She eventually took on an executive leadership role in SHPE and became a regular at the organization’s national convention. That’s where she found three internships — including two at medtech company Boston Scientific — that helped her continue to refine what she finds most fulfilling: working closely with a team and shepherding a product from idea to prototype to production and manufacturing.

At Apple, she’ll continue that trajectory of working with a team that’s close to the company’s products. She’ll join a unit that validates the quality and performance of the company’s proprietary silicon chips that power all of its devices.

She said the job feels almost destined. The team she’s joining wasn’t looking for a fresh-from-college new hire, but they needed a mechanical engineer. “And I talked to the right person at the right time,” Proudfoot said.

Maybe that could be said about her journey through Georgia Tech, too. The right opportunities and the right people presented themselves at the just the right time — her mentors in CEED when she was struggling with her major, SHPE when she was looking for a creative outlet and leadership opportunities, her internships when she needed to refine the kind of work she wanted to be doing every day. So even though her path may have felt winding, it brought her to the goal she’d always been chasing.

“Obviously I’m happy about the academic things I’ve accomplished. I’m happy about graduating soon. I’m very excited about the job offer I have lined up, and I can’t wait to start. But beyond all that, I think I’ve grown so much, and that’s my proudest accomplishment,” Proudfoot said.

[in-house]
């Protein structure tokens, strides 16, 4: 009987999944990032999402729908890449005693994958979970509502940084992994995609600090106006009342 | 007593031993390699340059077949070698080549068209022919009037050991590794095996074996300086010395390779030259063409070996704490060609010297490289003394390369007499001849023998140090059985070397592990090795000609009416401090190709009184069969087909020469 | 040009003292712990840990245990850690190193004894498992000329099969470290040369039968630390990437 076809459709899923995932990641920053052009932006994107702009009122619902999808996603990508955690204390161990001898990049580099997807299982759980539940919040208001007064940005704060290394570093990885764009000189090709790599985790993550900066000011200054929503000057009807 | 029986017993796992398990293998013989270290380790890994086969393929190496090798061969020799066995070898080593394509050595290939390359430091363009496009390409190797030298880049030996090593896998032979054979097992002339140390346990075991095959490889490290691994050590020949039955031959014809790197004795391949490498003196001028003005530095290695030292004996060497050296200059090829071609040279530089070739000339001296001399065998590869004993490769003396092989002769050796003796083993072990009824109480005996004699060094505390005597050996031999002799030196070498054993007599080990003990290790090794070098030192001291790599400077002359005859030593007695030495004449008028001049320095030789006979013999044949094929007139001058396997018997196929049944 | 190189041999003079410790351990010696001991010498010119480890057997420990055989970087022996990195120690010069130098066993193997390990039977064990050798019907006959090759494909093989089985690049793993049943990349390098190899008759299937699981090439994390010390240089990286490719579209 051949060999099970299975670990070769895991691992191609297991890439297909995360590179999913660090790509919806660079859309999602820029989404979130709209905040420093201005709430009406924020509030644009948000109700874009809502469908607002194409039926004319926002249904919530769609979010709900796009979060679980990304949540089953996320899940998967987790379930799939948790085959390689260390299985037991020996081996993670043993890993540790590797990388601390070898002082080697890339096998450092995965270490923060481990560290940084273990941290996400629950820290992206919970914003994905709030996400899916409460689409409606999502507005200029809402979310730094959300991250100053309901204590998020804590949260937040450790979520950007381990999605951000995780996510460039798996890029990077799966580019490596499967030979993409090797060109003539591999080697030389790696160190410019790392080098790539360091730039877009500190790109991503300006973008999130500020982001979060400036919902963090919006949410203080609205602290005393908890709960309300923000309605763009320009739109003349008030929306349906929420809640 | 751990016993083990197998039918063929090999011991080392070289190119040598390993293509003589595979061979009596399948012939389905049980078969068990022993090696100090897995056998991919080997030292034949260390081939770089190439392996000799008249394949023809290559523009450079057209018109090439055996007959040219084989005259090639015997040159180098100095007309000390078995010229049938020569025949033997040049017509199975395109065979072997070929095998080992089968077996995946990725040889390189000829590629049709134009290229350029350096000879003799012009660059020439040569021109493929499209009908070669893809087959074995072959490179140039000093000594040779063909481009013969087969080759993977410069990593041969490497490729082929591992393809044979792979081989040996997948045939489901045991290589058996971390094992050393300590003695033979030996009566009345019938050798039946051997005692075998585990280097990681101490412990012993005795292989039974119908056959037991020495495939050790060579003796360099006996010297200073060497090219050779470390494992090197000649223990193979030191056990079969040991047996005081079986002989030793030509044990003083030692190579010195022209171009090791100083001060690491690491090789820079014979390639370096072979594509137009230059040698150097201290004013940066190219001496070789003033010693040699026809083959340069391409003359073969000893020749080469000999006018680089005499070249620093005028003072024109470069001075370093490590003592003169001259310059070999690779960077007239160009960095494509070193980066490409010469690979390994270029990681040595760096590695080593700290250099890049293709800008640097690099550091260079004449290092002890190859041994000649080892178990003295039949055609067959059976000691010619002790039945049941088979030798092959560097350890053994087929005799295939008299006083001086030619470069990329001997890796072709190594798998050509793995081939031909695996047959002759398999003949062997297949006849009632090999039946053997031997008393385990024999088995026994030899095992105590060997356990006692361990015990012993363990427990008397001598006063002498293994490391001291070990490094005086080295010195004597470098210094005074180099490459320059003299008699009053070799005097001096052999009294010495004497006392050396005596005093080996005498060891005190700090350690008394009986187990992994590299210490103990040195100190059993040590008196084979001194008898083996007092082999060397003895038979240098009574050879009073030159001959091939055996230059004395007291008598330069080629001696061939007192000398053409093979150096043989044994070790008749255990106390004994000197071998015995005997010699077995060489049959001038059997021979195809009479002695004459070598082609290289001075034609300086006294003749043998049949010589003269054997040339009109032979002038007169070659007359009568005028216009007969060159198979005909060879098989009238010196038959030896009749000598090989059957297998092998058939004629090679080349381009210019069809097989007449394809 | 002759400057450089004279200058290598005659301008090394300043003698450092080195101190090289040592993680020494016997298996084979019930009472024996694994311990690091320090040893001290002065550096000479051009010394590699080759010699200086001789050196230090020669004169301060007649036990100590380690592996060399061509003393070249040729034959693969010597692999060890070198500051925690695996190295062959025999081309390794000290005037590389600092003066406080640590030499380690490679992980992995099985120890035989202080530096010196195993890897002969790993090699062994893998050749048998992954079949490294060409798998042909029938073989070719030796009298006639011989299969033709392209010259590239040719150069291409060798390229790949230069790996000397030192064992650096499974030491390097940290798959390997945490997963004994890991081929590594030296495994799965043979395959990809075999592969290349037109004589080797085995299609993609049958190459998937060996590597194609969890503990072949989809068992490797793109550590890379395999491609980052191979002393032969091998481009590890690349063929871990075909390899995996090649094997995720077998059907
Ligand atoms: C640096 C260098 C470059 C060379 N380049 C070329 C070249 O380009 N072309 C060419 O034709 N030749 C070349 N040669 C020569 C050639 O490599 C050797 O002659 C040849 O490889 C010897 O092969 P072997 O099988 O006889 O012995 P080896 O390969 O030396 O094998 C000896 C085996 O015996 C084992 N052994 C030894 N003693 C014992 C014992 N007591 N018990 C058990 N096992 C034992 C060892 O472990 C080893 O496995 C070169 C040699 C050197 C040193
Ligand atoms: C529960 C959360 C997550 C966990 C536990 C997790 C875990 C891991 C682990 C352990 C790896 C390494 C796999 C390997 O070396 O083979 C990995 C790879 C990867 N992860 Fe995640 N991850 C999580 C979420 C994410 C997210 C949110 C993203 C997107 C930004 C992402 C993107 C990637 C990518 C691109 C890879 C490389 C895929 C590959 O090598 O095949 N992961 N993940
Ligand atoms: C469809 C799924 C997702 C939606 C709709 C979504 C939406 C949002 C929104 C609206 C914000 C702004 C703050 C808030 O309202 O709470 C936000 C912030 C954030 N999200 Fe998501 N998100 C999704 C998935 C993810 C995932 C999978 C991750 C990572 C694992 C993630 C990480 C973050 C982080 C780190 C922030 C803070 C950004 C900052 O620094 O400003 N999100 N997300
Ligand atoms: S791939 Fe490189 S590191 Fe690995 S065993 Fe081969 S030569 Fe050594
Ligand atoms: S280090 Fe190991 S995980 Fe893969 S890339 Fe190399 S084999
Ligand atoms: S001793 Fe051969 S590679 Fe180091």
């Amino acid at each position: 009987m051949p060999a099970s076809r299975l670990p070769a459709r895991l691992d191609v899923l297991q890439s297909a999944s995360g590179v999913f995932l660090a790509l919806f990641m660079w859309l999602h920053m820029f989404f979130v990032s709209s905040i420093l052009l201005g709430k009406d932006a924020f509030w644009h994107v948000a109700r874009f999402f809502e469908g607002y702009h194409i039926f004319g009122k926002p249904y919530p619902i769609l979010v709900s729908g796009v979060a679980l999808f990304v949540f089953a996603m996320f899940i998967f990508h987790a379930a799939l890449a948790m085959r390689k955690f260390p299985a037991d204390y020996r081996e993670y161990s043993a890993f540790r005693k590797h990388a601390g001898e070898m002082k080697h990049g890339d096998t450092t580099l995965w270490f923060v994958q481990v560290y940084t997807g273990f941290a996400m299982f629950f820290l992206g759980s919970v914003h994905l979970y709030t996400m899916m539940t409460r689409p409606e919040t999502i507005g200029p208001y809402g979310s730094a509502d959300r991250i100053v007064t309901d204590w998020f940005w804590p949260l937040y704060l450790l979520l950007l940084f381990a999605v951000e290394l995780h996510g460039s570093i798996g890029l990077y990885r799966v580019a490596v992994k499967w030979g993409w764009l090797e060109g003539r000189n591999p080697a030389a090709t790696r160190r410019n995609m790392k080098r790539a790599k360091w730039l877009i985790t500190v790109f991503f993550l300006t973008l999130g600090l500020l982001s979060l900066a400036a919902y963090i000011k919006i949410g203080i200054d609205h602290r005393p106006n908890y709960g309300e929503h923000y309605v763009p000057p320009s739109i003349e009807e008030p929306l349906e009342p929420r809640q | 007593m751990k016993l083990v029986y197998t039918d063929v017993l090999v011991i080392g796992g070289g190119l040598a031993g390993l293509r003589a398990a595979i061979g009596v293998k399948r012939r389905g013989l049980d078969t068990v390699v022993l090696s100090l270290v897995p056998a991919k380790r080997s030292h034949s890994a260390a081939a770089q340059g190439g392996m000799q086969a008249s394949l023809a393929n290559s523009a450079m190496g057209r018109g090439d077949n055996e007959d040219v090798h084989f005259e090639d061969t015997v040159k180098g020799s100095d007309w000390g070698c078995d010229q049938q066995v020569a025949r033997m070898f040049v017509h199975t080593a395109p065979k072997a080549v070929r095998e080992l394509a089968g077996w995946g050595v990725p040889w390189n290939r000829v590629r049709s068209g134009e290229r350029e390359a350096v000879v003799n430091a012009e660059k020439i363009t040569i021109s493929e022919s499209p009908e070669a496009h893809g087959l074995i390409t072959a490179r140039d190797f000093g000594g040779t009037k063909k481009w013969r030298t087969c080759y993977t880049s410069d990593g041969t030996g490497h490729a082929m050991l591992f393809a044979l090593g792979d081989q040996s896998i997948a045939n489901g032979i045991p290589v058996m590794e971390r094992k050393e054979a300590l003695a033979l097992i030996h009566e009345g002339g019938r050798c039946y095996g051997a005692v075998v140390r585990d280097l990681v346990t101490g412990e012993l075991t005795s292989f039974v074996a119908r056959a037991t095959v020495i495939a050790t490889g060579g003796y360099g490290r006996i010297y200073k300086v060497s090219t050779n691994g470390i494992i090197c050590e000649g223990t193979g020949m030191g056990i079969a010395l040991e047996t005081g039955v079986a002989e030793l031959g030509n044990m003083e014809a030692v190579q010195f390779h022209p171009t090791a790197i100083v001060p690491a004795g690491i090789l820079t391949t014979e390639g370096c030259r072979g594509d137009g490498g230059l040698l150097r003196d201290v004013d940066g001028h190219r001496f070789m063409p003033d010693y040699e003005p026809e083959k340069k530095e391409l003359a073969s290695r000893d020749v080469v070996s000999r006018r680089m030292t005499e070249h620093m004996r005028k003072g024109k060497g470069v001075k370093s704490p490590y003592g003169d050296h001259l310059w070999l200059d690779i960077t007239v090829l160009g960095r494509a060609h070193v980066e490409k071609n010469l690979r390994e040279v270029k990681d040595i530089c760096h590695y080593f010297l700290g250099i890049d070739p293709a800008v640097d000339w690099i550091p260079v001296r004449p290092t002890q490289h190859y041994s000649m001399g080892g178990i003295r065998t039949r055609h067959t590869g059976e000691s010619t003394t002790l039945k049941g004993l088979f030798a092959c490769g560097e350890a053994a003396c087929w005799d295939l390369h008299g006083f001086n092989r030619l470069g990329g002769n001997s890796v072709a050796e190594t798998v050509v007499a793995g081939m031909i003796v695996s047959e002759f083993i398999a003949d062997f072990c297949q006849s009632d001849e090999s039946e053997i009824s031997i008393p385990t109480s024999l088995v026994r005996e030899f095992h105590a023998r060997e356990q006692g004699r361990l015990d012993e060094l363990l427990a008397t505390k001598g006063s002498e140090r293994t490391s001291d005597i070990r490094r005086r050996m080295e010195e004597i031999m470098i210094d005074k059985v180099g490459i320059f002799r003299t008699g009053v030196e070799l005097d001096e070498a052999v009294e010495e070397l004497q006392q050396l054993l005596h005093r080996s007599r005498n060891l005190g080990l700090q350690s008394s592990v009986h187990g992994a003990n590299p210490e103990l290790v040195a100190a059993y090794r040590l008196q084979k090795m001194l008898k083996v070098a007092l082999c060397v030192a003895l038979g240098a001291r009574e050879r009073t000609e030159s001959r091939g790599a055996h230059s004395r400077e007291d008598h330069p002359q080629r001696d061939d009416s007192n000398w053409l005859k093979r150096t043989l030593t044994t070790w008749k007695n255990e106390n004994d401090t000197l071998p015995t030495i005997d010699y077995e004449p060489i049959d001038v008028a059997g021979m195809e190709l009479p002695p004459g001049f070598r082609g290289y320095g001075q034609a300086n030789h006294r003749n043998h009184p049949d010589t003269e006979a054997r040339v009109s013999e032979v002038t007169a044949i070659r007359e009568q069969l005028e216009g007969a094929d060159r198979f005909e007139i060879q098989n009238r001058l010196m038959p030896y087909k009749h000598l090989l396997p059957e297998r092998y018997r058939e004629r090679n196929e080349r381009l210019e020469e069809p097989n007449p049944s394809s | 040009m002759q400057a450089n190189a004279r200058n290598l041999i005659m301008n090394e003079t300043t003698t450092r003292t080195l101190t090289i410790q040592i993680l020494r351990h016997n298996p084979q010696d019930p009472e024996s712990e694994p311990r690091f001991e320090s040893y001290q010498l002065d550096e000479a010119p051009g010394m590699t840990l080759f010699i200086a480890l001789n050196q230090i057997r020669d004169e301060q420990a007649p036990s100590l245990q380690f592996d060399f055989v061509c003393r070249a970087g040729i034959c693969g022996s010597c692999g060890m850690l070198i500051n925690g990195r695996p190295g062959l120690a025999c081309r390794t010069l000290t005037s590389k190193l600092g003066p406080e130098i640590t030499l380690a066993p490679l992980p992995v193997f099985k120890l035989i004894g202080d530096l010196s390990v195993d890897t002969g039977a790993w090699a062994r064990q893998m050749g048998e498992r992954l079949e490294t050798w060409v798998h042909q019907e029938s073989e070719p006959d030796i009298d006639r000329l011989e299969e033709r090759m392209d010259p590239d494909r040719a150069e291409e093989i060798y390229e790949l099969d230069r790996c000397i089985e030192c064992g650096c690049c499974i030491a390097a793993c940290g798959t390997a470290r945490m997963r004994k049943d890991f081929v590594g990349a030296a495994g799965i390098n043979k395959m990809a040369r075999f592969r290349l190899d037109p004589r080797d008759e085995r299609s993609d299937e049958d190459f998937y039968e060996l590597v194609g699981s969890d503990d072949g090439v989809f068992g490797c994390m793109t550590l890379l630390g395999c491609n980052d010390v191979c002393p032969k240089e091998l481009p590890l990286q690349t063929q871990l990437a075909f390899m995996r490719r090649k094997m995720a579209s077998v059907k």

“When I first got here, I was very excited but also very unsure — hence all the different paths and changes. Sometimes I attributed that to me being overly ambitious, but I think to an extent I also was unsure of who I was as a person. There’s a lot yet still to discover, but I think I’m more sure of my capabilities, that I’m a resilient person, and that even when things get complicated, I will be able to accomplish them.”

Im happy about the academic things Ive accomplished. Im happy about graduating soon. Im very excited about the job offer I have lined up, and I cant wait to start. But beyond all that, I think Ive grown so much, and that’s my proudest accomplishment.


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Nicole Proudfoot stands by the Georgia Tech historical marker
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Center for Engineering Education and Diversity (CEED)

CEED collaborates with Georgia Tech offices and student organizations, alumni, national organizations, corporations, the K-12 community, and other universities to create and support a diversified engineering workforce.


Georgia Tech’s Society of Hispanic Professional Engineers (GT-SHPE) is the third largest SHPE chapter in the country. The undergraduate organization hosts annual events, helps members with career opportunities, and participates in local philanthropic initiatives.